2.2 Bangladesh’s Development Vision

The Bangladesh government has taken up actionable agenda to reach its development goals by formulating a Perspective Plans and different Five- Year Plans. The First Five Year Plan was developed in July 1973 to lift the economy out of poverty. In 2021, the 8th Five Year Plan (FYP) (2021-2025) was formulated with the major goal of increasing the GDP growth to 8.51% and reducing the poverty rate to 15.6% (UNB News, 2021). To compensate for the lackluster private sector investment result in the 7th FYP, the 8th FYP will devote its full effort to enhancing the investment environment for domestic and global private investment (General Economic Division, 2018). 14 Perspectives in Social Science Vol.17, July 2021 By 2031, Bangladesh aims to eradicate extreme poverty and achieve Upper Middle-Income Country (UMIC) status, and by 2041, it aims to achieve High- Income Country (HIC) status, with poverty nearly eradicated (Making Vision 2041 a Reality Perspective Plan of Bangladesh 2021-2041, 2020).

The 8th FYP is the start of the first phase. As a result, the primary goal of the 8th FYP is to begin implementing PP 2041 in such a way that Bangladesh achieves UMIC status, meets key SDG targets, and eliminates extreme poverty by FY2031 (GED, 2021/20). 2.3 Japanese FDI in Bangladesh The first direct investment from Japan into Bangladesh was made in 1977, and as the country implemented economic policies that were more accommodating to market forces in the early 1990s, the rate at which Japanese capital entered Bangladesh’s economy increased dramatically. According to the 2019 World Investment Report published by the United Nations Conference on Trade and Development (UNCTAD), the amount of FDI in Bangladesh in 2018 was $3.61 billion.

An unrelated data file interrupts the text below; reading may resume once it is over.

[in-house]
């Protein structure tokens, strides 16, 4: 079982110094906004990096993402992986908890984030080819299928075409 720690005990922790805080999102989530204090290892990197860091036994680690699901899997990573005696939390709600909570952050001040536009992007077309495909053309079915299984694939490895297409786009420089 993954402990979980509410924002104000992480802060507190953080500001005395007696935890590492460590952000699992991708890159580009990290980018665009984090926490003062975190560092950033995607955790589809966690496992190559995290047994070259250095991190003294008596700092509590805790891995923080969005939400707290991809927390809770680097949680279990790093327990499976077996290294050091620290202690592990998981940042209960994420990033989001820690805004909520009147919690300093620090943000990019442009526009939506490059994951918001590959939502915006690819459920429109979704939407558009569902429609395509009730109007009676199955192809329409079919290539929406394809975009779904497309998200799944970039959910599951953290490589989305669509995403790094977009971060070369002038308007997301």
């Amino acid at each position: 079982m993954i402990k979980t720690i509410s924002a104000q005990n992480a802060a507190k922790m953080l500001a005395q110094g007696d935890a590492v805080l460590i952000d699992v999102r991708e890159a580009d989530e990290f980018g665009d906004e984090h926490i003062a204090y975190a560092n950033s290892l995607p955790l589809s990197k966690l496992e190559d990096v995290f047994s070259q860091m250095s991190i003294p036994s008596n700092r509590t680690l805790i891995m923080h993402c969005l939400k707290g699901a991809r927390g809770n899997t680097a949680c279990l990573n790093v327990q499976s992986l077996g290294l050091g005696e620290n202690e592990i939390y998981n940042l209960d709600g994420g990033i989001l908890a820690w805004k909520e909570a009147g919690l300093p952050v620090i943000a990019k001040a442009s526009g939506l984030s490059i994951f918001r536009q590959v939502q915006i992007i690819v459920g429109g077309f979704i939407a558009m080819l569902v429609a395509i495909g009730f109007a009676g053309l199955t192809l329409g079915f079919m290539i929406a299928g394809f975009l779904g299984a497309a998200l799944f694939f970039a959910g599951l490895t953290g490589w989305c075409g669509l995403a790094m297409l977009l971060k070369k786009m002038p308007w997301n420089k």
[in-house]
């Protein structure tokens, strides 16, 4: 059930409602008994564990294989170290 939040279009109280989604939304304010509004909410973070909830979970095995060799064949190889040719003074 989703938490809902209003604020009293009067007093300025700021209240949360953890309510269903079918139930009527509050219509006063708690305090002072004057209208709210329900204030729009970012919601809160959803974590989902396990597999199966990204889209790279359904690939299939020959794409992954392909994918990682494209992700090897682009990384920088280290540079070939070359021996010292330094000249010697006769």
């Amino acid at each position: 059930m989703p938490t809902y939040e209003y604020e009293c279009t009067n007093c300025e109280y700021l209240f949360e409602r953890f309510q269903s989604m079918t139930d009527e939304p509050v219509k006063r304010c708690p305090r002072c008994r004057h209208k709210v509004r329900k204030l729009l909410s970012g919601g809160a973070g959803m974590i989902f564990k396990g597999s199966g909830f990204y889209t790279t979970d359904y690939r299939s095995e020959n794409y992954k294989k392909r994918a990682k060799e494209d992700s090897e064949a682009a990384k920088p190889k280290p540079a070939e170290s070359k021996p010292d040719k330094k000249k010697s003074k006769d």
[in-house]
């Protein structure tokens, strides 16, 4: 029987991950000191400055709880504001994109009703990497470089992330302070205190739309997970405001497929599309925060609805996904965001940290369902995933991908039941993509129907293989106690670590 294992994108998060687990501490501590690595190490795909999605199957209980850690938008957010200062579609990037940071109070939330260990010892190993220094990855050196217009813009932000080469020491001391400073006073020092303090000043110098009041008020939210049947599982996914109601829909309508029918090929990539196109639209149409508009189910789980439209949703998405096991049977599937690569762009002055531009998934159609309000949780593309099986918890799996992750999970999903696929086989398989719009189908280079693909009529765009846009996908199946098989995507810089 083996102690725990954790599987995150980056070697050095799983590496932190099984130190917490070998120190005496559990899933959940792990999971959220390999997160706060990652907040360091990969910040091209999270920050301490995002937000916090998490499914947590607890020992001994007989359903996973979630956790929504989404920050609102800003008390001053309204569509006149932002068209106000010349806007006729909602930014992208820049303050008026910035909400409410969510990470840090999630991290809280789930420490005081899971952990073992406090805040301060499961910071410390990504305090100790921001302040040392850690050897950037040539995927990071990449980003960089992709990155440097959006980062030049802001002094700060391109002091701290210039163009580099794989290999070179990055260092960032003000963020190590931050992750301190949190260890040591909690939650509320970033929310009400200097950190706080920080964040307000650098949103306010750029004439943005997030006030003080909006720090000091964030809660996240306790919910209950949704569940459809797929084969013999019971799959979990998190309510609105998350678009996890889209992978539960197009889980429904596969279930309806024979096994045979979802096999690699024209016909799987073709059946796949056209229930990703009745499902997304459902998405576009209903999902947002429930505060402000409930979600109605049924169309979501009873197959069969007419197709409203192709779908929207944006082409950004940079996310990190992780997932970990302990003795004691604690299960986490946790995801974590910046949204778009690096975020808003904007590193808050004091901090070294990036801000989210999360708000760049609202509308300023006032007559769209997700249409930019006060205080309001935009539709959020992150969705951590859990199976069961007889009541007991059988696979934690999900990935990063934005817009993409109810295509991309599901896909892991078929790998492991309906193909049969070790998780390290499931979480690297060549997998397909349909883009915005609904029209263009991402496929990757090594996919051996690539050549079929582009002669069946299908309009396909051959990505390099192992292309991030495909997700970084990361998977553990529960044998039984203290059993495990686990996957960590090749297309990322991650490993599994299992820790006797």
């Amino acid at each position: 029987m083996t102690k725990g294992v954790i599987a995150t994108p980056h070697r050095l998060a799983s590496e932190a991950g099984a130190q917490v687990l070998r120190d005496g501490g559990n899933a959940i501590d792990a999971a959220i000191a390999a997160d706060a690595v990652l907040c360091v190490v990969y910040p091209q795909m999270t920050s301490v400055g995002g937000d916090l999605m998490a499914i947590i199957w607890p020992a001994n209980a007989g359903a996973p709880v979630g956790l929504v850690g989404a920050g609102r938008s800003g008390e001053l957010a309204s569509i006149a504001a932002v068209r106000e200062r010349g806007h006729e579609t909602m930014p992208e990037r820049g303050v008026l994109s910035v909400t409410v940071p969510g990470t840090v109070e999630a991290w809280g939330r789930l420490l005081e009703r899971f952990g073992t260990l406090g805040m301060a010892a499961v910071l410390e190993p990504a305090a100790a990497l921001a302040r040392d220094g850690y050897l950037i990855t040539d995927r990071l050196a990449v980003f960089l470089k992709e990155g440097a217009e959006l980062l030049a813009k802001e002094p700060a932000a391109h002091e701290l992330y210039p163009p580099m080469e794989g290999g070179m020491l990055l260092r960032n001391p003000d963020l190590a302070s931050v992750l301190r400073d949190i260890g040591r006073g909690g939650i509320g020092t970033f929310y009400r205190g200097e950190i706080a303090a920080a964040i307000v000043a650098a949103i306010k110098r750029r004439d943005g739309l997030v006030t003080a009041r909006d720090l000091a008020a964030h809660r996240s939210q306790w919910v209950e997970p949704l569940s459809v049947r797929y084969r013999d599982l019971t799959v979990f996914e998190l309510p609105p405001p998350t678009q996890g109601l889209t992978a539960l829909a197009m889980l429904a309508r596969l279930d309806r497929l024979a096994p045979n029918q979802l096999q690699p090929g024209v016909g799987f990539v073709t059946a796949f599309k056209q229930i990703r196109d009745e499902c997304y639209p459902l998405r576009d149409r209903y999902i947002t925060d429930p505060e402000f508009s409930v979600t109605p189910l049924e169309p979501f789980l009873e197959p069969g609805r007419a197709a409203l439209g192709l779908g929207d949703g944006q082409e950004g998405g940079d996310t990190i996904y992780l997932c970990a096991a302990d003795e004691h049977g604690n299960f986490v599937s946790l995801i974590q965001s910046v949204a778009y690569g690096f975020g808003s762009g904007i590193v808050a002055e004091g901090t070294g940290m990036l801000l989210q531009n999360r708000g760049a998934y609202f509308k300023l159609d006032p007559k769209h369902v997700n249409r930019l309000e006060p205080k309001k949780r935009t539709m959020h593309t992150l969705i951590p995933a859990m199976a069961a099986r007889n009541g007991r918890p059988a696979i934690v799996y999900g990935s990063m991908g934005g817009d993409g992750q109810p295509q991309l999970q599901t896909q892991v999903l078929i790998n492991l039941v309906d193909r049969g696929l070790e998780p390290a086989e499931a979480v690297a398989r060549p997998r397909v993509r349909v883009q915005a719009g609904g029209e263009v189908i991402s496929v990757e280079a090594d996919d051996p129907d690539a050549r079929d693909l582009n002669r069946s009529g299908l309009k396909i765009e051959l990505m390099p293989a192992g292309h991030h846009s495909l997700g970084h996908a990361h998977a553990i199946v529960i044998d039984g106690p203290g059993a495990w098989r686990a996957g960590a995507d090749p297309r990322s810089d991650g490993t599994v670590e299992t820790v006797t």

Figure 1:
Japanese FDI in Bangladesh Source:
Bangladesh Bank, 2021
Since 2014, Japanese FDI has crinkled in Bangladesh giving priority to some sectors including textile and engineering, service, shrimp hatchery, knit fabric, leather goods, automobile and its parts, electronic accessories, etc. In 2014, the inflow of FDI from Japan was $96 million. But due to the Holey Artisan Japanese FDI and Development Vision 15 terrorist attack in 2016, Japan started to view Bangladesh as a security risk that caused the lowest FDI in the following year, only $31 million in 2017. However, the zero-tolerance policy of the Bangladesh government against terrorism was able to inspire some Japanese investors in the next couple of years, resulting in $72 million of FDI in 2019. Figure 2: Number of Japanese Companies in Bangladesh Source: The Daily Star, 2020 and The Financial Express, 2021 At present, about 320 Japanese companies are operating in Bangladesh and according to JETRO, every year about 50 new Japanese companies come Bangladesh with proposals of their investment. A survey by the JETRO in 2019 found that most of the Japanese companies based in Bangladesh are keen to expand their business for the next two years.


Table 1: Share of Japanese FDI in Total Investment Inflows in Bangladesh (2000-2021)

Year Percentage of Japanese FDI in Comparison with

Total FDI Inflows in Bangladesh [CY 2020 – 2021]

2000 ------------  4.94%
2001 ------------   1.93%
2002  ------------  5.24%
2003  ------------  8.32%
2004 ------------   6.52%
2005 ------------   5.49%
2006 ------------   2.88%
2007 ------------   5.49%
2008  ------------  5.26%
2009 ------------   2.50%
2010  ------------  2.39%
2011  ------------  4.10%
2012  ------------  2.33%
2013  ------------  5.90%
2014 ------------   6.21%
2015 ------------   2.03%
2016 ------------   2.07%
2017  ------------  1.44%
2018 ------------   1.62%
2019 ------------   2.52%
2020  ------------  1.37%
2021  ------------  3.14%


Source: Authors’ calculation (Data: Bangladesh Bank, 2021)

Many Japanese multinational corporations view Bangladesh as an attractive market for business expansion and investment. Their attention is now being directed toward diversity, especially in Bangladesh and the other countries of South Asia.